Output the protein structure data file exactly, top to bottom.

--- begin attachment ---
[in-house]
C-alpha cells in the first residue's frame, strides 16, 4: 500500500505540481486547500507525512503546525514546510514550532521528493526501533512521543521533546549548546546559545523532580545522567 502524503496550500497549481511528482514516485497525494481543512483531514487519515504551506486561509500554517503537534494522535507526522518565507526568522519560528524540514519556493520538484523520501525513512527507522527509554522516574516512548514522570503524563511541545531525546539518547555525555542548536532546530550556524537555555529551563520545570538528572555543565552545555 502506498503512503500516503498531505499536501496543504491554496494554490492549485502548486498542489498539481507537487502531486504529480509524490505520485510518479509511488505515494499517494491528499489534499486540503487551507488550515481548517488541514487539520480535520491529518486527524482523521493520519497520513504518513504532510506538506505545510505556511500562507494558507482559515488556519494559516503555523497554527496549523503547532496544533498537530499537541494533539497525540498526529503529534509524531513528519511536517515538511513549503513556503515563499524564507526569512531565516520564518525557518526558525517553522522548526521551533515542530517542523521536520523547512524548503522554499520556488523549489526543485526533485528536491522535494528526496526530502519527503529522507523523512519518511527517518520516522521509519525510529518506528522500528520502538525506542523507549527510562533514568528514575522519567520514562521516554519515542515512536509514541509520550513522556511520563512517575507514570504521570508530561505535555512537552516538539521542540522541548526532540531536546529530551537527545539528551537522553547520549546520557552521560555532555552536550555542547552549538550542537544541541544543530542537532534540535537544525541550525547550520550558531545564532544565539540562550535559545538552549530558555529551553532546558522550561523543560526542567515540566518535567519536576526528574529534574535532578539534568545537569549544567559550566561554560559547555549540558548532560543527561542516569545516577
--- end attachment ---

[in-house]
C-alpha cells in the first residue's frame, strides 16, 4: 500500500505540481486547500507525512503546525514546510514550532521528493526501533512521543521533546549548546546559545523532580545522567 502524503496550500497549481511528482514516485497525494481543512483531514487519515504551506486561509500554517503537534494522535507526522518565507526568522519560528524540514519556493520538484523520501525513512527507522527509554522516574516512548514522570503524563511541545531525546539518547555525555542548536532546530550556524537555555529551563520545570538528572555543565552545555 502506498503512503500516503498531505499536501496543504491554496494554490492549485502548486498542489498539481507537487502531486504529480509524490505520485510518479509511488505515494499517494491528499489534499486540503487551507488550515481548517488541514487539520480535520491529518486527524482523521493520519497520513504518513504532510506538506505545510505556511500562507494558507482559515488556519494559516503555523497554527496549523503547532496544533498537530499537541494533539497525540498526529503529534509524531513528519511536517515538511513549503513556503515563499524564507526569512531565516520564518525557518526558525517553522522548526521551533515542530517542523521536520523547512524548503522554499520556488523549489526543485526533485528536491522535494528526496526530502519527503529522507523523512519518511527517518520516522521509519525510529518506528522500528520502538525506542523507549527510562533514568528514575522519567520514562521516554519515542515512536509514541509520550513522556511520563512517575507514570504521570508530561505535555512537552516538539521542540522541548526532540531536546529530551537527545539528551537522553547520549546520557552521560555532555552536550555542547552549538550542537544541541544543530542537532534540535537544525541550525547550520550558531545564532544565539540562550535559545538552549530558555529551553532546558522550561523543560526542567515540566518535567519536576526528574529534574535532578539534568545537569549544567559550566561554560559547555549540558548532560543527561542516569545516577